Yes, Home Information Packs will make a differ-ence because they will make home transactions faster, easier, more successful and less stressful.

This is based on our practical experience rather than the assumptions and speculation of those now turning HIPs into a political football.

The key objectives of HIPs are to save home buyers and sellers money, speed up the transaction process and provide a vehicle for introducing Energy Performance Certificates, which will be required for every dwelling because of a European Union directive. No-one would dispute that each of these objectives benefits consumers and society as a whole. The issue is whether HIPs can deliver.

Our experience of managing thousands of mini-HIPs during our pack development and the government’s dry run is that on average they save two to three days from agreement of sale to exchange of contracts when compared with the status quo.

HIPs also reduce wastage by giving sellers and buyers information upfront, so a more informed decision can be made earlier and fewer surprises are sprung later.

At the point of marketing, HIPs are an excellent vehicle for carrying out EPCs, informing buyers and sellers about the energy efficiency of properties and providing timely advice for improvements.

In addition, the new technology and systems developed for HIPs are driving down data gathering and conveyancing costs. Finally, people who have used HIPs report their transactions are easier and smoother and have greater confidence they will go through – even more so when Home Condition Reports are included.

HIPs may not be the total answer, but they are a major improvement and will make a positive difference to clients.

The answer is maybe. As many individuals and companies have pointed out, we don’t know what the impact of HIPs will be on consumers or the housing market. The packs and their related systems have not been tested sufficiently in a live environment.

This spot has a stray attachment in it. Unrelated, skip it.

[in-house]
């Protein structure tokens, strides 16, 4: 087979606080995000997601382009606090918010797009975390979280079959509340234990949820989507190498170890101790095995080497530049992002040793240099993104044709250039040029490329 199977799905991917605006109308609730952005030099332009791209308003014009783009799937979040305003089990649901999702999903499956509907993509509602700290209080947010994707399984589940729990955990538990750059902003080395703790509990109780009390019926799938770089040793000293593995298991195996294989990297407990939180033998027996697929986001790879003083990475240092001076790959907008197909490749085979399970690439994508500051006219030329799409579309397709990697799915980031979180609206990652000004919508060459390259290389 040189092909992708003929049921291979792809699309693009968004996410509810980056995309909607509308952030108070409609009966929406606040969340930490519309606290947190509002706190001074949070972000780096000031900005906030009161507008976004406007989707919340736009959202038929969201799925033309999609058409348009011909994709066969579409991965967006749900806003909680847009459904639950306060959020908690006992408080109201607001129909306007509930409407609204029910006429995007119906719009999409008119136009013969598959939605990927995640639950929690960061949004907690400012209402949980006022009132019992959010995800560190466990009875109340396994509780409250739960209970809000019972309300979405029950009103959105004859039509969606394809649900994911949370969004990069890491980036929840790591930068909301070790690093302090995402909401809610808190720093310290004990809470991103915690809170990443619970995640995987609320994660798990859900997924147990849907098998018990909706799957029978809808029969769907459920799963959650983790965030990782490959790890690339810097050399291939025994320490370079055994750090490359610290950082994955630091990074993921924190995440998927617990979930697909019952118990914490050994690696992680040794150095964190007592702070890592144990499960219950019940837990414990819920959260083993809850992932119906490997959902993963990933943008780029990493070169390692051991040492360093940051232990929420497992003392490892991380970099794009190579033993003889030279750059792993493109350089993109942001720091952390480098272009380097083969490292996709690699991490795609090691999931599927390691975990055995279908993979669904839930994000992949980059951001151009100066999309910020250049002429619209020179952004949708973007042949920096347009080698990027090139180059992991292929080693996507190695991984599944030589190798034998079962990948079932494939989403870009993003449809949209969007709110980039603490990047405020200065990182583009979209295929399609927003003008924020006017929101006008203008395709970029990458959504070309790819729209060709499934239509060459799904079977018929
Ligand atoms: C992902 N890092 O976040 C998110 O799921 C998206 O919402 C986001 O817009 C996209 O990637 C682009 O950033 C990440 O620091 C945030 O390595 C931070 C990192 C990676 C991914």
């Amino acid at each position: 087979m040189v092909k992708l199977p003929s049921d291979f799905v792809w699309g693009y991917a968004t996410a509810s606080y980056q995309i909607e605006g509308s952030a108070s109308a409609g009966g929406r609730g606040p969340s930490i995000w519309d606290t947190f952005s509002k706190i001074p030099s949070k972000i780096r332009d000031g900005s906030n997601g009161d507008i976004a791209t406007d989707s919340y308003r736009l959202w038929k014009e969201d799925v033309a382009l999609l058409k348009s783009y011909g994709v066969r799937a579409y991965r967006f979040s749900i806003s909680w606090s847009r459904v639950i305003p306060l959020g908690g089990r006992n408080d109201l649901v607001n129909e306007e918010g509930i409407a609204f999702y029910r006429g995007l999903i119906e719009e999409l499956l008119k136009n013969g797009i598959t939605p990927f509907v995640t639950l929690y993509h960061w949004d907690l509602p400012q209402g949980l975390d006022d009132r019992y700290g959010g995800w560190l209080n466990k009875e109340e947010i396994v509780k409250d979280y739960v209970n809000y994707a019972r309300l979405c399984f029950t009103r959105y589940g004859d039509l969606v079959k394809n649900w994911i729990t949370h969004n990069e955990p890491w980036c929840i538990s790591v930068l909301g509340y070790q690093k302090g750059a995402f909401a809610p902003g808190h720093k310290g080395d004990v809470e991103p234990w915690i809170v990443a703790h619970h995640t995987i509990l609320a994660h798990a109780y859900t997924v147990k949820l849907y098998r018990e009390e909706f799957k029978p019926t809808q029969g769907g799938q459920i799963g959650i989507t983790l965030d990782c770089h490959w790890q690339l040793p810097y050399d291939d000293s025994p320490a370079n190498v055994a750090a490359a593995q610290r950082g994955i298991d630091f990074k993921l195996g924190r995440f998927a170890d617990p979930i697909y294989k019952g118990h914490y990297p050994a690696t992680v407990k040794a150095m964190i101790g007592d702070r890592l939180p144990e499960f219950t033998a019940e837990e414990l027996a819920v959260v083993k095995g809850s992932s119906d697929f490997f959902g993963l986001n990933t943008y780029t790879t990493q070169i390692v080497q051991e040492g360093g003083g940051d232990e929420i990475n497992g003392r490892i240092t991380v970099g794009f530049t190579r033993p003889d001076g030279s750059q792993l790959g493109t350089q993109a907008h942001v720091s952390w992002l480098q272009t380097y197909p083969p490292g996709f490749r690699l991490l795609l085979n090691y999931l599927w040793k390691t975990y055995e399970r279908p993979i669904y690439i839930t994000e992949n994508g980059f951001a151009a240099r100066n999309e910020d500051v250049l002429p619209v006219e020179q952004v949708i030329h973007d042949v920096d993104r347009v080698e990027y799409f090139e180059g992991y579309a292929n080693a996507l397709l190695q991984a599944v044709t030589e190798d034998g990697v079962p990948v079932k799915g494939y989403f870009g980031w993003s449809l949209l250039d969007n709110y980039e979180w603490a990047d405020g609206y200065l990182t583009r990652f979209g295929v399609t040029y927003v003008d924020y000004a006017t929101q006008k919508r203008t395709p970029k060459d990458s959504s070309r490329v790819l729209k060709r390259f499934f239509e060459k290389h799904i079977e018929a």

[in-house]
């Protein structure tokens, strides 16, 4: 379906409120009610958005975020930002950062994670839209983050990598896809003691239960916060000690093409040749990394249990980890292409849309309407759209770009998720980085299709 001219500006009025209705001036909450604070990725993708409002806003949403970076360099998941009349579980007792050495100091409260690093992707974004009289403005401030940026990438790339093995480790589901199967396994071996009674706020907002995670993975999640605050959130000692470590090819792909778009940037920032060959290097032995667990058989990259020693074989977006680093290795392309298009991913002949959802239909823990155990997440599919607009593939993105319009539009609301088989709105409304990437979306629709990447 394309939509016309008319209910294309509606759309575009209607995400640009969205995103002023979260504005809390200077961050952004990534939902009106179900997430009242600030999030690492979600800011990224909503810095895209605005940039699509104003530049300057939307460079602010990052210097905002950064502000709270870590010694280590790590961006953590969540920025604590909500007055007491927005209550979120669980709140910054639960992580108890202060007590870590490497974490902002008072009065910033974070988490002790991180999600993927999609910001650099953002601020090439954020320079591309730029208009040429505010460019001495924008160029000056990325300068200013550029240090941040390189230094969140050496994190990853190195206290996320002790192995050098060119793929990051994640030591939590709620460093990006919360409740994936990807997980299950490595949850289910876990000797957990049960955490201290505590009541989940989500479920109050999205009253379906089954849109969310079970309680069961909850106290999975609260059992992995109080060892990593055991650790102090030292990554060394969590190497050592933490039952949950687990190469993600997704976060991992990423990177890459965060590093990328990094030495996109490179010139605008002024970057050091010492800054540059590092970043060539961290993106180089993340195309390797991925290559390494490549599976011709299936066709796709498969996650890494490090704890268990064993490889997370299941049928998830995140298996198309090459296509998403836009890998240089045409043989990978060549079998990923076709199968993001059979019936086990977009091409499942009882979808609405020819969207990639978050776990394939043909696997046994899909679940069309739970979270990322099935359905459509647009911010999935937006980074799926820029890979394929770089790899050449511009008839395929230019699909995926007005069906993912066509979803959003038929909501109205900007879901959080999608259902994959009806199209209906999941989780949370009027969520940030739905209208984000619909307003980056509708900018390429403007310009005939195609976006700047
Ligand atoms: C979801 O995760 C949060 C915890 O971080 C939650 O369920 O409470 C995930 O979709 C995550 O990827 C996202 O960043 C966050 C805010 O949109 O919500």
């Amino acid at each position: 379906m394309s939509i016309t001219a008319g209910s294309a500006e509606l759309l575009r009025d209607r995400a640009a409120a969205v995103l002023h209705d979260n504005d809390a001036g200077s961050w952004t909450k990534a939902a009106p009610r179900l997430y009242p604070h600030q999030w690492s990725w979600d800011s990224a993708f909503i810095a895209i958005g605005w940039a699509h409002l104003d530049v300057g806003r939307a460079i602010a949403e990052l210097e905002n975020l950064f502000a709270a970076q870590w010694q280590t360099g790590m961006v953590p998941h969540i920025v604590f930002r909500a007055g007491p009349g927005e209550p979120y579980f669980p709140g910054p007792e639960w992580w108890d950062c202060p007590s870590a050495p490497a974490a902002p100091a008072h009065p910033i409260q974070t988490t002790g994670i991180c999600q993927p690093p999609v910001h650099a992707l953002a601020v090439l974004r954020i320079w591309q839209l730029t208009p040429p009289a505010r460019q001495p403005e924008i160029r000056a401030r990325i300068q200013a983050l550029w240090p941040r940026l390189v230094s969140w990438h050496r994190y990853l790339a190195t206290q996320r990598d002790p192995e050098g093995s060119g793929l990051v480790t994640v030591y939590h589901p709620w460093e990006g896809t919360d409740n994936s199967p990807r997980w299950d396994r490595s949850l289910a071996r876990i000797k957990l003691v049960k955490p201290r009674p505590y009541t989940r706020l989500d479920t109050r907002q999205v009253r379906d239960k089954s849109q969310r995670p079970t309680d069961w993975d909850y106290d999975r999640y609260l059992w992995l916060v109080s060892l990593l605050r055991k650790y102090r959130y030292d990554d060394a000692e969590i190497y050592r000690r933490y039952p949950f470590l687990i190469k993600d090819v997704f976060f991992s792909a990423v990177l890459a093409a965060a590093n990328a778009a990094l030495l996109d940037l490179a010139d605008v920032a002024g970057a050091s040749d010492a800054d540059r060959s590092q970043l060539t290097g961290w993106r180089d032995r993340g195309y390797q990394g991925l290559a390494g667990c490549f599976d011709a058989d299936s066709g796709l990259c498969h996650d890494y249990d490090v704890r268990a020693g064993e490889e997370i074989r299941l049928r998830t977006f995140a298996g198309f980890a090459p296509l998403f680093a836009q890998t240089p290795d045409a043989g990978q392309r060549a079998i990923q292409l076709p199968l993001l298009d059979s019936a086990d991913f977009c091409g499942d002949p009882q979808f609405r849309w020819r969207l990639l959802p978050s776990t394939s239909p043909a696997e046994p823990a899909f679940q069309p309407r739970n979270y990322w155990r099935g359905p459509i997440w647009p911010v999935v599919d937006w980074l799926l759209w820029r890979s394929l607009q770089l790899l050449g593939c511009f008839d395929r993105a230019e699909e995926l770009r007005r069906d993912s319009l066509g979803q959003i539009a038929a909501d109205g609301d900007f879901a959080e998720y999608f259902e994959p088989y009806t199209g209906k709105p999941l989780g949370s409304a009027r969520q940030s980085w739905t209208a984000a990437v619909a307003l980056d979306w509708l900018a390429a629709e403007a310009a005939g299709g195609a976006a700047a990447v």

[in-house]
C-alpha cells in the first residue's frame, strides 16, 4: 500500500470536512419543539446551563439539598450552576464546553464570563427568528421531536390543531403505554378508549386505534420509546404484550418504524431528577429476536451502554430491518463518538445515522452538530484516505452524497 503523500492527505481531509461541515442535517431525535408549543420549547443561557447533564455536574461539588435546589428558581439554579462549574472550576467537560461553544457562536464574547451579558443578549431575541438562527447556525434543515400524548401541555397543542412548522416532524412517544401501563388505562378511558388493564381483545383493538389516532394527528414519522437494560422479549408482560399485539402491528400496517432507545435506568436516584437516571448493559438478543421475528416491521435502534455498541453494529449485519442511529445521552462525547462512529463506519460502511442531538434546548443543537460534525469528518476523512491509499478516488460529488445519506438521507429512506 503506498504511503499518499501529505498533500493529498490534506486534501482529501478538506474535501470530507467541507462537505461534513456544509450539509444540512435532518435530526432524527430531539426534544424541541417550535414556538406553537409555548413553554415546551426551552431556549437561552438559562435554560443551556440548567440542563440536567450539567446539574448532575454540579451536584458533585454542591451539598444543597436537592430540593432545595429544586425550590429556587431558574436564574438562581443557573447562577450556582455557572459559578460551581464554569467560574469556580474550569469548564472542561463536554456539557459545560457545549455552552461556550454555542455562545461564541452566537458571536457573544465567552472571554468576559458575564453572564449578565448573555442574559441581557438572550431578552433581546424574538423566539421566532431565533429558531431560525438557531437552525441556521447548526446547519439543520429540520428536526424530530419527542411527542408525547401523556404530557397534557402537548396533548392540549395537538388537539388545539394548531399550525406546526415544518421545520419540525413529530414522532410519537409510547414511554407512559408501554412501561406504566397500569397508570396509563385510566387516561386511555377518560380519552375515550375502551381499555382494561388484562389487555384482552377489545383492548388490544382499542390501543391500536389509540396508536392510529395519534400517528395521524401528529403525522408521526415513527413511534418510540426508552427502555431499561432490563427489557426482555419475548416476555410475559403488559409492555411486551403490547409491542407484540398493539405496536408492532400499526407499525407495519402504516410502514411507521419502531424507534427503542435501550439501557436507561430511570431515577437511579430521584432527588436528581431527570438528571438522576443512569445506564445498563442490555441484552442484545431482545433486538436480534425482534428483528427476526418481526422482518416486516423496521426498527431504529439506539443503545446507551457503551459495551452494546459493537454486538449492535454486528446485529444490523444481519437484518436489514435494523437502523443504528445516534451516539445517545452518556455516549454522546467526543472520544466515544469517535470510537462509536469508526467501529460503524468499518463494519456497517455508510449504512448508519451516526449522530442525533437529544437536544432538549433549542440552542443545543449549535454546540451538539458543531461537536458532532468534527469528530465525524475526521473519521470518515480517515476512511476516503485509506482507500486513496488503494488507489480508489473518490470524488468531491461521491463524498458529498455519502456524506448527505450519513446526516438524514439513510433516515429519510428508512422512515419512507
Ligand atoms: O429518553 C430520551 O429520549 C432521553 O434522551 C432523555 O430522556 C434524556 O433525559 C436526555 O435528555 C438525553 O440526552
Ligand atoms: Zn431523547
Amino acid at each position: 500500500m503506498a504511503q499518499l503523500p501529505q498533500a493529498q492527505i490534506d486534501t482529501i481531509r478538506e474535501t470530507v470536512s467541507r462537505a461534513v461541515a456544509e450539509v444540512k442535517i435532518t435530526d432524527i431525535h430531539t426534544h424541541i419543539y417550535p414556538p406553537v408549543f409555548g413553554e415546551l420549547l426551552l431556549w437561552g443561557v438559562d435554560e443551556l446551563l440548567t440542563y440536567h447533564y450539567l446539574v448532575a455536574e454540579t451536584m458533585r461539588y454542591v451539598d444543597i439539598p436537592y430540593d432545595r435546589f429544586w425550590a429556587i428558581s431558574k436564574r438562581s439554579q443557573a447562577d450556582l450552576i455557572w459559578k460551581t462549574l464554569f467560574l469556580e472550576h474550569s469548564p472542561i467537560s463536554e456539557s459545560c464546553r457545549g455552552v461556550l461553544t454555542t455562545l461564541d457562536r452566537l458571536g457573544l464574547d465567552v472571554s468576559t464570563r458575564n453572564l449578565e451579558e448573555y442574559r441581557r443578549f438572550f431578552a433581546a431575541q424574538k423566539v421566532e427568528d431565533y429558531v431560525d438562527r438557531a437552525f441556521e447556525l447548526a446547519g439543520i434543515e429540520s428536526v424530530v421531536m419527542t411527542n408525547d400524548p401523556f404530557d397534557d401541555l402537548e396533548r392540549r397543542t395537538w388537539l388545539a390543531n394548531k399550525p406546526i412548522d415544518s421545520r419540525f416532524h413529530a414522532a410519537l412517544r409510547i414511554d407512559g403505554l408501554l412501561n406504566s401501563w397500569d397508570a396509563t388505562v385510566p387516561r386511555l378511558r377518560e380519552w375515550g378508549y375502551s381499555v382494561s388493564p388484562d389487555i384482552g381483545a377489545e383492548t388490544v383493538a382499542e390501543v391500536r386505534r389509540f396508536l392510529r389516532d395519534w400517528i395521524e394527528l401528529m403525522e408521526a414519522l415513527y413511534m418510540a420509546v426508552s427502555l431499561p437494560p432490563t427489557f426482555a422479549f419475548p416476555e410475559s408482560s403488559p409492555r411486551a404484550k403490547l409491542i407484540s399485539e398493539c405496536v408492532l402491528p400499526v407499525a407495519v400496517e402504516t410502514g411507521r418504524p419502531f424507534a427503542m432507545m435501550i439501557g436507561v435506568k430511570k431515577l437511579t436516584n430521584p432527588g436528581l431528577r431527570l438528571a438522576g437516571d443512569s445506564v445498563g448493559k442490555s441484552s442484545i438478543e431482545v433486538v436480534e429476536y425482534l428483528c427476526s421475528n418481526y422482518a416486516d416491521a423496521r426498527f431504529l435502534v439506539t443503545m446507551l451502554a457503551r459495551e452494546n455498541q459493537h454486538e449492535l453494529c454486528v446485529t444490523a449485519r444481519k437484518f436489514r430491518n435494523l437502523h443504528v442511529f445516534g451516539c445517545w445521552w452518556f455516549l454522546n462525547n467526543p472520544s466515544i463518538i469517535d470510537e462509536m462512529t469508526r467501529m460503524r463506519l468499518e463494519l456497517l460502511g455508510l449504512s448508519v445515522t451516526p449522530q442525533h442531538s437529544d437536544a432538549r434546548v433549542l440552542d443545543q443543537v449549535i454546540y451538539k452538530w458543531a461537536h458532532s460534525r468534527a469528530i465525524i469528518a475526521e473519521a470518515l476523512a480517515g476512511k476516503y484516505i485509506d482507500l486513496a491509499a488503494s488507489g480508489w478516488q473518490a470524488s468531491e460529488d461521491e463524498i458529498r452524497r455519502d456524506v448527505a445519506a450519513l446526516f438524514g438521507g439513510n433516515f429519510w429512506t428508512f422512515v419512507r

I think HIPs will hinder the free market we now enjoy, causing less people to put their homes on the market. In the short term, my instinct is that HIPs will affect market liquidity, with vendors unwilling to be guinea pigs holding off selling until things settle down.

The summer is a slow period anyway, but estate agents and financial advisers are likely to experience a moribund market throughout the autumn and Christmas periods as well because of HIPs.

The Home Condition Report was marketed to the industry as being beneficial for consumers, but to my mind it was just a cunning Whitehall plan to gather information about the UK’s housing stock on the cheap.

It’s garbage that they are good for consumers – lenders and buyers wouldn’t trust an HCR as far as they could throw it and will insist on their own valuations. This will result in a doubling of costs.

Energy Performance Certificates at the marketing stage are complete overkill and won’t change the price of eggs. If consumers like houses and want to buy, they will – double glazing or loft insulation can always be installed later.

Speeding up the buying and selling process is a good thing, but insisting on HIPs at the point of marketing is pointless.

Evidence of title, local searches and energy efficiency information being organised by sellers no later than the time properties are sold makes far more sense and would benefit consumers more.